On Monday, July 25, Sue Fondrie was announced as the grand prize winner of the 2011 Bulwer-Lytton Fiction Contest. As a longtime fan (and occasional perpetrator) of spectacularly bad writing, I blogged that sucker up and, to my surprise, Sue dropped by with a comment. Medium story short: She agreed to satisfy my curiosity by answering a few questions.
Sue, I loved and admired your amazing sentence. Congratulations on the sweet, sweet victory. Tell us a little bit about yourself. What do you do for a living?
Is this victory sweet? I think it soured people on writing, really.
Not true! I think it takes a real appreciation of language to create something that egregiously bad. Just look at the popularity of the contest. We are delighted and charmed. Seriously: Great job.
For a living, I work with future teachers as an associate professor of Curriculum and Instruction at the University of Wisconsin Oshkosh. I teach the secondary English methods courses, the middle school education course, supervise student teachers in English language arts, and generally help students become teachers.
Let us gaze in awe once again upon your award-winning sentence:
“Cheryl’s mind turned like the vanes of a wind-powered turbine, chopping her sparrow-like thoughts into bloody pieces that fell onto a growing pile of forgotten memories.”
How long did it take you to craft it? I can’t believe something that over-cooked could have been completed in a first draft.
Don’t tell anyone, but I cranked it out in a few minutes, initially. Then, as I always recommend to my students, I let it sit for a few weeks and then came back to work on it some more. Hmm, maybe I should’ve let it sit longer . . .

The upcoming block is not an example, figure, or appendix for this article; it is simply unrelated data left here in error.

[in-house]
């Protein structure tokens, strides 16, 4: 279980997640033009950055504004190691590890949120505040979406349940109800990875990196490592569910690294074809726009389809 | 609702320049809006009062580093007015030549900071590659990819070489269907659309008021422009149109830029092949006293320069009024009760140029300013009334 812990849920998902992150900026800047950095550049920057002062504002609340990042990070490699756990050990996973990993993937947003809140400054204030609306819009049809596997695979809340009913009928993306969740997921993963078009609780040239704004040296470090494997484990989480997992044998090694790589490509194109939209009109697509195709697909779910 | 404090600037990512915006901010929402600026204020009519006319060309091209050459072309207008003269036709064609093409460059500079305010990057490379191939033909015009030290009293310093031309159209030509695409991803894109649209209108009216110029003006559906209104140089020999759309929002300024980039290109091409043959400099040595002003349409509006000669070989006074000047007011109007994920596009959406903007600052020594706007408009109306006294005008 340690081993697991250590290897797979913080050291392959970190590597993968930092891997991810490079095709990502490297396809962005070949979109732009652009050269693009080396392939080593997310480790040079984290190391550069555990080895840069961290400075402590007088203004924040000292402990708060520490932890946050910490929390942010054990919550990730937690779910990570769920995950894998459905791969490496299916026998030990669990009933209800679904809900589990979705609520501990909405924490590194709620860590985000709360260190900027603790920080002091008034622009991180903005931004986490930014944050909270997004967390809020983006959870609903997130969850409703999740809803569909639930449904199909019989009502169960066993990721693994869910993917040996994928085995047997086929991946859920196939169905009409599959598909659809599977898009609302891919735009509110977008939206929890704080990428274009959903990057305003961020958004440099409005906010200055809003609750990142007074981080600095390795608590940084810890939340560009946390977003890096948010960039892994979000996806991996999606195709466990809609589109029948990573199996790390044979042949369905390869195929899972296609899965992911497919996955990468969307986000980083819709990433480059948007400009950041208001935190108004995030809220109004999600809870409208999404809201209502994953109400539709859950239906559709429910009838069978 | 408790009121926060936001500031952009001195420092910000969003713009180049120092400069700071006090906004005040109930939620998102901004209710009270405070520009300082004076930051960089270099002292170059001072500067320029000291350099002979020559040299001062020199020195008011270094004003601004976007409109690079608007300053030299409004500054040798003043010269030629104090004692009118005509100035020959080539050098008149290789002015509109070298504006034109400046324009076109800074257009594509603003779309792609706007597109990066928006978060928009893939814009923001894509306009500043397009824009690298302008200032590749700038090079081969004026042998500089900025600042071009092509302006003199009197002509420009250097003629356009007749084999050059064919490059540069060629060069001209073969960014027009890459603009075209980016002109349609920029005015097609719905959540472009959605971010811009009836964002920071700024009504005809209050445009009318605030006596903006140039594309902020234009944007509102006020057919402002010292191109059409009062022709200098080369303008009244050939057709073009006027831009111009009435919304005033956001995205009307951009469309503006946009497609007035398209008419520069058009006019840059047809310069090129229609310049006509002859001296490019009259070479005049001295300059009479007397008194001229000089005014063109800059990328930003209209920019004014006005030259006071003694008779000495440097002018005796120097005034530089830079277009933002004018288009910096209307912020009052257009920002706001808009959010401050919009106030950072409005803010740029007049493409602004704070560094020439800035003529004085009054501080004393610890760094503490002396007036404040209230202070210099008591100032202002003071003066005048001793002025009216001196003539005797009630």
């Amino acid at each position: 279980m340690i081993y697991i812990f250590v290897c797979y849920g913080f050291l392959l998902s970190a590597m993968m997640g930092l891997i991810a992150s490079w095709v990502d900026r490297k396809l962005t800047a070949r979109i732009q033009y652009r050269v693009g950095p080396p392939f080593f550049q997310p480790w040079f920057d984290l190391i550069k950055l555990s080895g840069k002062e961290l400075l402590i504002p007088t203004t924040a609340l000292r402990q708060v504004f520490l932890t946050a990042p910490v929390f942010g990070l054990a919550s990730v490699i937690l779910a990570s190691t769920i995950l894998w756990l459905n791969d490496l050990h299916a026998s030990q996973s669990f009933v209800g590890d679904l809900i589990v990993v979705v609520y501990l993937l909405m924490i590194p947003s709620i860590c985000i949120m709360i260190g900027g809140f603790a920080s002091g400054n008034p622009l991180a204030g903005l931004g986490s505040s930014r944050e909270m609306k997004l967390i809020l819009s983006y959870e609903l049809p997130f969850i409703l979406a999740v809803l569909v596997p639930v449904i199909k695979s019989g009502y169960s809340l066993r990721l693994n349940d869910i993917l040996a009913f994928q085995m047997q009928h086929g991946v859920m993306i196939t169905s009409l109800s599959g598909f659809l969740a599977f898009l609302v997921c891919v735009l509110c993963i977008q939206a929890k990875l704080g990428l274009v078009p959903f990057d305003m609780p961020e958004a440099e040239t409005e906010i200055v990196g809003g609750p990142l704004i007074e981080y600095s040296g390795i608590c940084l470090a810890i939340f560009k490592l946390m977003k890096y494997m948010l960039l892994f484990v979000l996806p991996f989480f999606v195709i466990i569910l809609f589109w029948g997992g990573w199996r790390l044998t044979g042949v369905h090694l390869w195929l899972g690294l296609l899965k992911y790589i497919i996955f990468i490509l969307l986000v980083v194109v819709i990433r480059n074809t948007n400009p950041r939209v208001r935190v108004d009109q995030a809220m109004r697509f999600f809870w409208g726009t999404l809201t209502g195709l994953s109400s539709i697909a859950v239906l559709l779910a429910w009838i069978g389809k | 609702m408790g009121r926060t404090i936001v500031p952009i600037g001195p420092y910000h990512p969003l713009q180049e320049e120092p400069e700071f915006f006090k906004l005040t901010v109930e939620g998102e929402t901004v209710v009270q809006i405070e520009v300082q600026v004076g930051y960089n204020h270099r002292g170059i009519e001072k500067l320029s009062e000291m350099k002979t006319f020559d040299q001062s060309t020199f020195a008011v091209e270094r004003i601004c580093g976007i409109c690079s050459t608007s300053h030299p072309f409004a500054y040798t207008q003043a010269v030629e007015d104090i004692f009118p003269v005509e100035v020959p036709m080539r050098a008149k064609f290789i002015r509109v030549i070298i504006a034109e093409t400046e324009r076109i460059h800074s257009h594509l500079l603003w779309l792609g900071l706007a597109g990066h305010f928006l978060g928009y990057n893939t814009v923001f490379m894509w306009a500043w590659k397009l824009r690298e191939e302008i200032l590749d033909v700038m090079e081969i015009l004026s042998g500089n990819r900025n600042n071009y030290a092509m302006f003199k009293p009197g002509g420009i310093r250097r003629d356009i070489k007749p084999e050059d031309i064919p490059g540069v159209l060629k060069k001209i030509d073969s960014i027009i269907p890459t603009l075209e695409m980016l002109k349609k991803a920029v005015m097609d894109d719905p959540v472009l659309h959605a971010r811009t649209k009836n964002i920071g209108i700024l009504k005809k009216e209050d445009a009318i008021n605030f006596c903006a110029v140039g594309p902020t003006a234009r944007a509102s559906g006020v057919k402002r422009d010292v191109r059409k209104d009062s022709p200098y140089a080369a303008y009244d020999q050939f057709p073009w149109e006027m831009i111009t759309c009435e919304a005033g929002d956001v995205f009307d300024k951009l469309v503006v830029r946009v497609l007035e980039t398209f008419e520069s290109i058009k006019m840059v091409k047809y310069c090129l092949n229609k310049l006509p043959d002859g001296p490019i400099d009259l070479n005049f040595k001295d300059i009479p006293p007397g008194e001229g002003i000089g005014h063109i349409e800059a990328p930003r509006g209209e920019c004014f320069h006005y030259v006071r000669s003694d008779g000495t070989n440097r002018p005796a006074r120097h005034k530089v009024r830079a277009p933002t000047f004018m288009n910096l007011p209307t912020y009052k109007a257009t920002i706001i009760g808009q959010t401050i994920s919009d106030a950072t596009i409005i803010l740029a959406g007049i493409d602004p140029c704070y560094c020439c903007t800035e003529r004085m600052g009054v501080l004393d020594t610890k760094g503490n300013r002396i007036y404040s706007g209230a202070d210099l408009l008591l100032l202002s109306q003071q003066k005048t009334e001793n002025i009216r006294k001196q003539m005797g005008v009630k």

Have you entered the contest in previous years? What appeals to you about bad writing?
I’ve never entered before, although I’ve been following it for almost 20 years. What’s not to love about bad writing? It makes my own mediocre efforts seem acceptable.
You are an associate professor at a university, the land of ivory towers, usually a bastion for writing that is dry, tedious, filled with arcane language. The academic world has it’s own brand of bad. But your purple prose draws inspiration from . . . where, exactly? Can you site any specific sources? Just a hunch, but have you been reading the Twilight series?
If you read any of my academic writing, you’d see that dry and tedious describes it perfectly. I credit my Bulwer-Lytton win to being raised in a household of people who love a good pun and like to play with language. We often had long pun-filled contests on a central theme. And like any good teacher educator, I’ve read the Twilight series.
Bill Watterson, creator of Calvin and Hobbes,
knows a few things about academic writing.
What next? I mean, is there a second sentence in the works? A chapter, a book? Do you have serious writing aspirations?
Sadly, I had but the one sentence in me. I’m going to rest on my rapidly decaying laurels. As for serious aspirations, I’m a superior technical writer and an appalling creative one. I’ll have to stick with academic efforts and the occasional (bad) fan fic effort.
Good luck, Sue. Thanks for stopping by. Your parting gift is on the way — a signed copy of my recent book, Bystander. And if you ever do write that next sentence, I’ll be eager to read it. In the meantime, I’ll be left with only forgotten memories and sparrow-like thoughts . . .